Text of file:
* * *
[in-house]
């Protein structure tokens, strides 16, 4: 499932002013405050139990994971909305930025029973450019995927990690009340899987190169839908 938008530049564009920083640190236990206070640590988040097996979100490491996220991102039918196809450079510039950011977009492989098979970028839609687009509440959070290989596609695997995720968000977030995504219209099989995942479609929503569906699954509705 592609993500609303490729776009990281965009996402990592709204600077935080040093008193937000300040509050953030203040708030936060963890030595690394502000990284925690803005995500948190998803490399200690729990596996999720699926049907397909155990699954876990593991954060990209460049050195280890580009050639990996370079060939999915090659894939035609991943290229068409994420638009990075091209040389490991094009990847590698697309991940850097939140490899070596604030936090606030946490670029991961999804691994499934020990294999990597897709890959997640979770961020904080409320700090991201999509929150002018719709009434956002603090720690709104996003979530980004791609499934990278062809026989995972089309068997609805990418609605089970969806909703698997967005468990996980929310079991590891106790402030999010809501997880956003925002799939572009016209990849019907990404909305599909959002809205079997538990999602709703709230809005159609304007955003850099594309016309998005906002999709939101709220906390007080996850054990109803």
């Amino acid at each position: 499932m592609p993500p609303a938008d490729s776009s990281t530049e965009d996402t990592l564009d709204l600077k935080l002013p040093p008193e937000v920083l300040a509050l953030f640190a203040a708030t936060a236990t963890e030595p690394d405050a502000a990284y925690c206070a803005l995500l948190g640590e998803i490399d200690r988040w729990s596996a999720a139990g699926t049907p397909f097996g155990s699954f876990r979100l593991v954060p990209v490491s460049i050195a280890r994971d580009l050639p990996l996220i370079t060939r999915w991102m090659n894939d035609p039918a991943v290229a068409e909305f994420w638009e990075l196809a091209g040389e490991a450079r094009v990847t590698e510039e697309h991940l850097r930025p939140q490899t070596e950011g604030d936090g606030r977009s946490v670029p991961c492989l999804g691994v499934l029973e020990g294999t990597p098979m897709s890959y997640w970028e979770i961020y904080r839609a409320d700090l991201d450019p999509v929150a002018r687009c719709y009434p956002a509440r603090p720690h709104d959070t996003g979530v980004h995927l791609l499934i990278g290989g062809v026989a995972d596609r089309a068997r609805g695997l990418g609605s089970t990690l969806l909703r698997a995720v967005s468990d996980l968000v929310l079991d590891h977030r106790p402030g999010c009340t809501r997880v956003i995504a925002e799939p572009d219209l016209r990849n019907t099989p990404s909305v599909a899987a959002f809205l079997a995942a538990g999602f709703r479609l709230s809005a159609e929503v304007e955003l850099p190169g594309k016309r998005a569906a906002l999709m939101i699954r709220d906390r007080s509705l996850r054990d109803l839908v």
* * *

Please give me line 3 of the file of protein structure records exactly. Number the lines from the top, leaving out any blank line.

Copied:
């Amino acid at each position: 499932m592609p993500p609303a938008d490729s776009s990281t530049e965009d996402t990592l564009d709204l600077k935080l002013p040093p008193e937000v920083l300040a509050l953030f640190a203040a708030t936060a236990t963890e030595p690394d405050a502000a990284y925690c206070a803005l995500l948190g640590e998803i490399d200690r988040w729990s596996a999720a139990g699926t049907p397909f097996g155990s699954f876990r979100l593991v954060p990209v490491s460049i050195a280890r994971d580009l050639p990996l996220i370079t060939r999915w991102m090659n894939d035609p039918a991943v290229a068409e909305f994420w638009e990075l196809a091209g040389e490991a450079r094009v990847t590698e510039e697309h991940l850097r930025p939140q490899t070596e950011g604030d936090g606030r977009s946490v670029p991961c492989l999804g691994v499934l029973e020990g294999t990597p098979m897709s890959y997640w970028e979770i961020y904080r839609a409320d700090l991201d450019p999509v929150a002018r687009c719709y009434p956002a509440r603090p720690h709104d959070t996003g979530v980004h995927l791609l499934i990278g290989g062809v026989a995972d596609r089309a068997r609805g695997l990418g609605s089970t990690l969806l909703r698997a995720v967005s468990d996980l968000v929310l079991d590891h977030r106790p402030g999010c009340t809501r997880v956003i995504a925002e799939p572009d219209l016209r990849n019907t099989p990404s909305v599909a899987a959002f809205l079997a995942a538990g999602f709703r479609l709230s809005a159609e929503v304007e955003l850099p190169g594309k016309r998005a569906a906002l999709m939101i699954r709220d906390r007080s509705l996850r054990d109803l839908v």